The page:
Author: William Moore, PhD, The Strategy Group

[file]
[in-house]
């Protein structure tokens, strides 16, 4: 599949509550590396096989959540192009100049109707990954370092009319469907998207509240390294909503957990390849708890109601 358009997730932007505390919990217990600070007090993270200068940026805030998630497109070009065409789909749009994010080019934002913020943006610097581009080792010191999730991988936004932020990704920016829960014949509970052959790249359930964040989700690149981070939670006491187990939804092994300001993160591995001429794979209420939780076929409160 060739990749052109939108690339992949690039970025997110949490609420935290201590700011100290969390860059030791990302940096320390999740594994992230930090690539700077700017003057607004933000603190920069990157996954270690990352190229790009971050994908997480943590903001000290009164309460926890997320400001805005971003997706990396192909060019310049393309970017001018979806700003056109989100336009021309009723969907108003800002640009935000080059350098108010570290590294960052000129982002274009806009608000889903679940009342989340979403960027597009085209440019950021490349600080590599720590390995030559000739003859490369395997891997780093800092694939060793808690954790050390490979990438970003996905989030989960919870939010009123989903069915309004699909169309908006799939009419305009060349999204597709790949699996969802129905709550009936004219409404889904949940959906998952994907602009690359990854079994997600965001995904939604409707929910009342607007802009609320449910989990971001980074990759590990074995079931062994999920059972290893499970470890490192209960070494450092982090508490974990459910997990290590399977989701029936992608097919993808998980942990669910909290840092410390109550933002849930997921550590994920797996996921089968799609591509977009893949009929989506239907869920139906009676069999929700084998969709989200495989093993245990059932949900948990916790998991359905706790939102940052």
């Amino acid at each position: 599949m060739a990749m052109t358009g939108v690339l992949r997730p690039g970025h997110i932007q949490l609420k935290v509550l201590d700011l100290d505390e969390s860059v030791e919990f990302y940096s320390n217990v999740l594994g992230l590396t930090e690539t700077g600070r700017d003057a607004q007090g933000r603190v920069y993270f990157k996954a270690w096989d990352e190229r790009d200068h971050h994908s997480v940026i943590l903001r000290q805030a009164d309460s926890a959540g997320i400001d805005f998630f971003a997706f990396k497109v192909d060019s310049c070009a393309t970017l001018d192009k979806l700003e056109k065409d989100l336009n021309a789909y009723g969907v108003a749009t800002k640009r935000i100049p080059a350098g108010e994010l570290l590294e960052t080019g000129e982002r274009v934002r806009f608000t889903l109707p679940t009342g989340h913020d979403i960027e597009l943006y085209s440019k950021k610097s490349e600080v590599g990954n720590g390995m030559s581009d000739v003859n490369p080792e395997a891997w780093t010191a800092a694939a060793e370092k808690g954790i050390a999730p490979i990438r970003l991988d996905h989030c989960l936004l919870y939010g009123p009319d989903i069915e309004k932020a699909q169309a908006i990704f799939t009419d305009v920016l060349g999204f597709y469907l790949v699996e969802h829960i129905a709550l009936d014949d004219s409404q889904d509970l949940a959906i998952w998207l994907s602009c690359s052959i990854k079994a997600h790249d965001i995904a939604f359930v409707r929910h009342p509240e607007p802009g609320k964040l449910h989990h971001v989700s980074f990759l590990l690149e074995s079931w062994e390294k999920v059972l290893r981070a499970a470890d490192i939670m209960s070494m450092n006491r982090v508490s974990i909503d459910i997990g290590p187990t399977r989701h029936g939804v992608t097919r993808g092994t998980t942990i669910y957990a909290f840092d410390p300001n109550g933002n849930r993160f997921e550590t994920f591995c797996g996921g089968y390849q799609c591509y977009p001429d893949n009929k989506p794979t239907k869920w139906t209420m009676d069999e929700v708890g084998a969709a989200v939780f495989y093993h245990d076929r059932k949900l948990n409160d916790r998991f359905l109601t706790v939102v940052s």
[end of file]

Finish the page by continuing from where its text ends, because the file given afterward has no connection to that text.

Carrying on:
Sustainability for nonprofit professionals is a vaguely defined and misunderstood concept, often described by proposal authors as securing sufficient funding to maintain programmatic or organizational operations. Recent attempts to define and identify key features of sustainability have contributed to a richer understanding of the complexity of sustainability and the factors that influence longevity and potential for impact. This article offers the perspective that financial stability is a necessary but insufficient condition for organizational sustainability: other factors are essential for long-term stability and impact. Well-regarded models of sustainability go beyond effective management and engaged boards to include dimensions such as adaptive capacity, innovation, and other practices. In short, sustainability is the result of a complex interplay of many interdependent practices, behaviors, and decisions. This article synthesizes the dominant characterizations and features of sustainability and presents several common dimensions. Grant professionals, nonprofit leaders, and stakeholders can examine these key dimensions of sustainability, use the provided rating scales to assess their own organizational status, and plan for future internal capacity building.